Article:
Reflections on the Creed: “I believe in the Holy Spirit”

There is indeed a Holy Spirit. We know that there is a Spirit because Jesus has revealed him to us, just as he has revealed the Father to us, and because he has given us the Spirit to be our life.  This is the reason why God took on our human nature:  to share divine life with us.

As Jesus prepared to return to his Father, he promised to send the Holy Spirit to live with his disciples as Advocate, Consoler, Gift, and Love.  From this farewell discourse, it is evident that the Spirit is not a something, but a Someone, a Person co-equal in the Trinity with the Father and the Son, who lives in relationship with the Father and the Son.  It is clear, then, that this Spirit possesses the fullness of divine wisdom and power. Through this gift, believers will share in God’s infinite life, wisdom, power, and love.

God so loved us that he sent his only Son who also out of love died to save us.  Jesus continues that work of salvation through the presence of God’s Holy Spirit with us today.  It is the mission of the Spirit to fill us with God’s presence, so that we can be elevated in grace and truly become adopted children of our heavenly Father.

In Saint John’s Gospel, Jesus told his disciples, “I have much more to tell you, but you cannot bear it now.  But when he comes, the Spirit of truth, he will guide you to all truth.  He will not speak on his own, but he will speak what he hears, and will declare to you the things that are coming” (John 16:12-13).  Our understanding of the Holy Spirit begins with Jesus’ explicit declaration that when his work was finished he would return to his Father in glory and that he would send the Holy Spirit to continue the work of salvation.

After his resurrection, Jesus appeared to the Apostles and “he breathed on them and said to them, ‘Receive the holy Spirit’” (John 20:22). The outpouring of the Spirit happened in a more dramatic and visible way, however, at Pentecost, when “there came from the sky a noise like a strong driving wind and . . .  there appeared to them tongues as of fire” (Acts 2:2-3).  Thereafter, the Apostles drew their strength from the Spirit who directed their movements and gave them words, courage, zeal, and wisdom for discernment.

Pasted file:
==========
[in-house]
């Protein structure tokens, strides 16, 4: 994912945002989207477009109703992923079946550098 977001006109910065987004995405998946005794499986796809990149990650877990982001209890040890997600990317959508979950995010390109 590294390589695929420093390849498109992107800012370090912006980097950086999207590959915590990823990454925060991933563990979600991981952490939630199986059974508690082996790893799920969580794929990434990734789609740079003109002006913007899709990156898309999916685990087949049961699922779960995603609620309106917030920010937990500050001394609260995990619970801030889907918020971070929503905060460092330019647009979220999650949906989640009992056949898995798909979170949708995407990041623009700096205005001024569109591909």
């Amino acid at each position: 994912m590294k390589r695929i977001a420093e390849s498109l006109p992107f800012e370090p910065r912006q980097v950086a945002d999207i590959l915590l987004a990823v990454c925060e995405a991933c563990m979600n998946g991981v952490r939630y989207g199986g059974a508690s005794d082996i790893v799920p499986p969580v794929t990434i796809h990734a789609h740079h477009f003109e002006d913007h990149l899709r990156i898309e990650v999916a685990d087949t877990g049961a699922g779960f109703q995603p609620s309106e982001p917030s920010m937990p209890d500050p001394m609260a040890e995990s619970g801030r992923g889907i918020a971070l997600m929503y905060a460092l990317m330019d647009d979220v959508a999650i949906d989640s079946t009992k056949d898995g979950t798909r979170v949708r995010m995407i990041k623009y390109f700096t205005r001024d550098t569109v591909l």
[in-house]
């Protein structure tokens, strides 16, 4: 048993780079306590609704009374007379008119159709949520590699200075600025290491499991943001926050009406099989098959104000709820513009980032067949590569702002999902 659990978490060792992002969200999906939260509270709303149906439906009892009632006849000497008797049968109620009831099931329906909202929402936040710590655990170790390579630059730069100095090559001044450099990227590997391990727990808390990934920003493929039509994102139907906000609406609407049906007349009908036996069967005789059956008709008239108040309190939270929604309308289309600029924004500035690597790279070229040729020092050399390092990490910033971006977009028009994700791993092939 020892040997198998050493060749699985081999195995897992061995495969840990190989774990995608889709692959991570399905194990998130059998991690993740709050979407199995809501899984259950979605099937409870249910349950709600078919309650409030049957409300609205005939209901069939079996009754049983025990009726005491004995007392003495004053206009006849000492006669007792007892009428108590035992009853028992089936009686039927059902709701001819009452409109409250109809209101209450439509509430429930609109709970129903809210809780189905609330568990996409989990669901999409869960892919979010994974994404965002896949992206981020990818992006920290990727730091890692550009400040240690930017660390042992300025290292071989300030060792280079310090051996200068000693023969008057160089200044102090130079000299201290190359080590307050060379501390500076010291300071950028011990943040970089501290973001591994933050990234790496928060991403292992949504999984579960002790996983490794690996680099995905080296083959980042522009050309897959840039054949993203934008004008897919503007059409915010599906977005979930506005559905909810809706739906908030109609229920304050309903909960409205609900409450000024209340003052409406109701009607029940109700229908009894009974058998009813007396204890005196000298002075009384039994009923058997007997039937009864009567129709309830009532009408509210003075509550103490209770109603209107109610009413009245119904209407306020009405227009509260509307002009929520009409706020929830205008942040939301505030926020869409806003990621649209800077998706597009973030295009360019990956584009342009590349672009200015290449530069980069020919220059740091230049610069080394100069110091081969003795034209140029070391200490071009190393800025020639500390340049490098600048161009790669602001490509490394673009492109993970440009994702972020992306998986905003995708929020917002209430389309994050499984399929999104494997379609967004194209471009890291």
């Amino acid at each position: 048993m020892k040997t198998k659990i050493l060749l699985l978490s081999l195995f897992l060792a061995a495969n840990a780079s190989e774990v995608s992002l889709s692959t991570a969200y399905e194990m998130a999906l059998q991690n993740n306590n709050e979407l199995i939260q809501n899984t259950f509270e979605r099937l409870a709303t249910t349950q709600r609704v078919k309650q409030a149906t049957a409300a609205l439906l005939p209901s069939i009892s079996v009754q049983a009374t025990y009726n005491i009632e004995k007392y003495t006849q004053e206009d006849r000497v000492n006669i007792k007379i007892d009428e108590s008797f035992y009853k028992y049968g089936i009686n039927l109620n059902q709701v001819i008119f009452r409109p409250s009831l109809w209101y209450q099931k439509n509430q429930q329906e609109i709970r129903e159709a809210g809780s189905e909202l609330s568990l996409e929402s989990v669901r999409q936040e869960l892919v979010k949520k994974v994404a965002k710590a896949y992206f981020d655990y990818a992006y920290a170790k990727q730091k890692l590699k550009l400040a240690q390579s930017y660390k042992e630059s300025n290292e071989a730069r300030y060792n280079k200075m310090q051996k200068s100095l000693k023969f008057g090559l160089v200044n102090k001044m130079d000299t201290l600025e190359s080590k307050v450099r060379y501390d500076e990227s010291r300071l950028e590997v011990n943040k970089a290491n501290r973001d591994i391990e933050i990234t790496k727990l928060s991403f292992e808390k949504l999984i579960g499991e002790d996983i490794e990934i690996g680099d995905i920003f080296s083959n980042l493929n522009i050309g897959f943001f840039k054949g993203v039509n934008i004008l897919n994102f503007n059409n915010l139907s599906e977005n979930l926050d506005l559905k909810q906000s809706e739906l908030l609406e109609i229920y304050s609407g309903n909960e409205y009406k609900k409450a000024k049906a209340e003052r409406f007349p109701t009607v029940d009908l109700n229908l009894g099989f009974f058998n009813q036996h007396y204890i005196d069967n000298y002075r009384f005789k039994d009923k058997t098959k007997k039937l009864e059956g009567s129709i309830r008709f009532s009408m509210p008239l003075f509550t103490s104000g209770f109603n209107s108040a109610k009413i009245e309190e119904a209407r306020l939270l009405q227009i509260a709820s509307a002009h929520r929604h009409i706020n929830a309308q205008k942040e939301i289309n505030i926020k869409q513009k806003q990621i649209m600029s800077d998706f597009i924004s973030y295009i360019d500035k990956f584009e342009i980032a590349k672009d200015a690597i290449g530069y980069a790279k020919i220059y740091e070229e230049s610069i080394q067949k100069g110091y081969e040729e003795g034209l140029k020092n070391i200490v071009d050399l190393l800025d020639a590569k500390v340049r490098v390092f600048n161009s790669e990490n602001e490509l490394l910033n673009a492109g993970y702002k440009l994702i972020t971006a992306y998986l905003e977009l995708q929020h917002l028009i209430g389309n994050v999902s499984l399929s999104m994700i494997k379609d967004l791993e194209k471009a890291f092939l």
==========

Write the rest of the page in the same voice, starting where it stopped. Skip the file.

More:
The Church continues to receive that great Pentecostal outpouring of the Spirit, and the Church continues to bestow the Spirit through the sacraments established by Jesus.  As the Spirit was poured out on the Apostles, so the Spirit comes to the Church today through their successors, the bishops, and is shared with the whole Body of Christ.

In the first letter to the Corinthians, Saint Paul teaches that “No one can say, ‘Jesus is Lord,’ except by the Holy Spirit (1 Corinthians 12:3).  In writing to the Galatians, he tells us that God has sent the Spirit of his Son into our hearts crying, “Abba, Father!” (Galatians 4:6).  The Catechism of the Catholic Church reminds us that the knowledge of faith that allows us to call Jesus Lord and to call God our Father is possible only in the Holy Spirit.  If we are to be in touch with Christ, we must first have been touched by the Holy Spirit (CCC 683).

Catholics believe that God dwells with us most intimately by the gift of the Holy Spirit.  The Spirit is sent by the eternal Father and by Jesus to give us light, comfort and strength and to stir up within us a newness of life.  At the same time, the Holy Spirit seals our friendship with God and unites us with one another by the divine love that the Spirit pours into our hearts.  When we profess our faith in God’s Spirit we do so aware that we are touching the mystery of the Holy Trinity.  Yet the mystery of the Holy Trinity awaited a fuller revelation in the joys of Pentecost.  Thus was the Holy Spirit revealed as a distinct divine person.

This is the third in a series based on passages from “Faith that Transforms Us: Reflections on the Creed.”

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